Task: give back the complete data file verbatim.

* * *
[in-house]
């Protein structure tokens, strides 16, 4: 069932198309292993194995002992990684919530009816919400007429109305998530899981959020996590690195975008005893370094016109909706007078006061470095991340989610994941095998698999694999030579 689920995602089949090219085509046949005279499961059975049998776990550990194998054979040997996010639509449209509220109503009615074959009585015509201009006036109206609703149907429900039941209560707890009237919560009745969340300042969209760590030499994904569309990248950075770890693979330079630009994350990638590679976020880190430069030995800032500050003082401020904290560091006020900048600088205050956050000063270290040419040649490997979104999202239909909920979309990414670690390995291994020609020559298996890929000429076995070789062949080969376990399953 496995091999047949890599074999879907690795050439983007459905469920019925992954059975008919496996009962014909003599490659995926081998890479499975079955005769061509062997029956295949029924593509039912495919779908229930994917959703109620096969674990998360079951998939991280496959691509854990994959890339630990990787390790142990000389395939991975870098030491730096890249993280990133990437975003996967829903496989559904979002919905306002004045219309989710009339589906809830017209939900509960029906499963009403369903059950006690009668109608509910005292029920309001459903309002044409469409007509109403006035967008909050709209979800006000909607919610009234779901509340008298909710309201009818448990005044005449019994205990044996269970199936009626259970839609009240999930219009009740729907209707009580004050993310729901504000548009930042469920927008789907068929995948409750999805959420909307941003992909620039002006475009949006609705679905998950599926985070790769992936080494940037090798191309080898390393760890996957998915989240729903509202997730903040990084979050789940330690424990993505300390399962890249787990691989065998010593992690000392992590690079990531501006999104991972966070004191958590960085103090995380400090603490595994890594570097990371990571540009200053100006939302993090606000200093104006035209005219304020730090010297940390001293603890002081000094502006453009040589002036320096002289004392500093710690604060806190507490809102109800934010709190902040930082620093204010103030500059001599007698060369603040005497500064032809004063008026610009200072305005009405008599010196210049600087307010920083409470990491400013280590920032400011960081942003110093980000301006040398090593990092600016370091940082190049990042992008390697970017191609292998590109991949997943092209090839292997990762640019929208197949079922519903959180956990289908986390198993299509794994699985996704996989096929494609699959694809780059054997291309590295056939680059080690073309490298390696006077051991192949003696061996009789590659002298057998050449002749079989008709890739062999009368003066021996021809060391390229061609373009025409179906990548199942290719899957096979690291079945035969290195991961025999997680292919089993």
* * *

[in-house]
């Protein structure tokens, strides 16, 4: 069932198309292993194995002992990684919530009816919400007429109305998530899981959020996590690195975008005893370094016109909706007078006061470095991340989610994941095998698999694999030579 689920995602089949090219085509046949005279499961059975049998776990550990194998054979040997996010639509449209509220109503009615074959009585015509201009006036109206609703149907429900039941209560707890009237919560009745969340300042969209760590030499994904569309990248950075770890693979330079630009994350990638590679976020880190430069030995800032500050003082401020904290560091006020900048600088205050956050000063270290040419040649490997979104999202239909909920979309990414670690390995291994020609020559298996890929000429076995070789062949080969376990399953 496995091999047949890599074999879907690795050439983007459905469920019925992954059975008919496996009962014909003599490659995926081998890479499975079955005769061509062997029956295949029924593509039912495919779908229930994917959703109620096969674990998360079951998939991280496959691509854990994959890339630990990787390790142990000389395939991975870098030491730096890249993280990133990437975003996967829903496989559904979002919905306002004045219309989710009339589906809830017209939900509960029906499963009403369903059950006690009668109608509910005292029920309001459903309002044409469409007509109403006035967008909050709209979800006000909607919610009234779901509340008298909710309201009818448990005044005449019994205990044996269970199936009626259970839609009240999930219009009740729907209707009580004050993310729901504000548009930042469920927008789907068929995948409750999805959420909307941003992909620039002006475009949006609705679905998950599926985070790769992936080494940037090798191309080898390393760890996957998915989240729903509202997730903040990084979050789940330690424990993505300390399962890249787990691989065998010593992690000392992590690079990531501006999104991972966070004191958590960085103090995380400090603490595994890594570097990371990571540009200053100006939302993090606000200093104006035209005219304020730090010297940390001293603890002081000094502006453009040589002036320096002289004392500093710690604060806190507490809102109800934010709190902040930082620093204010103030500059001599007698060369603040005497500064032809004063008026610009200072305005009405008599010196210049600087307010920083409470990491400013280590920032400011960081942003110093980000301006040398090593990092600016370091940082190049990042992008390697970017191609292998590109991949997943092209090839292997990762640019929208197949079922519903959180956990289908986390198993299509794994699985996704996989096929494609699959694809780059054997291309590295056939680059080690073309490298390696006077051991192949003696061996009789590659002298057998050449002749079989008709890739062999009368003066021996021809060391390229061609373009025409179906990548199942290719899957096979690291079945035969290195991961025999997680292919089993």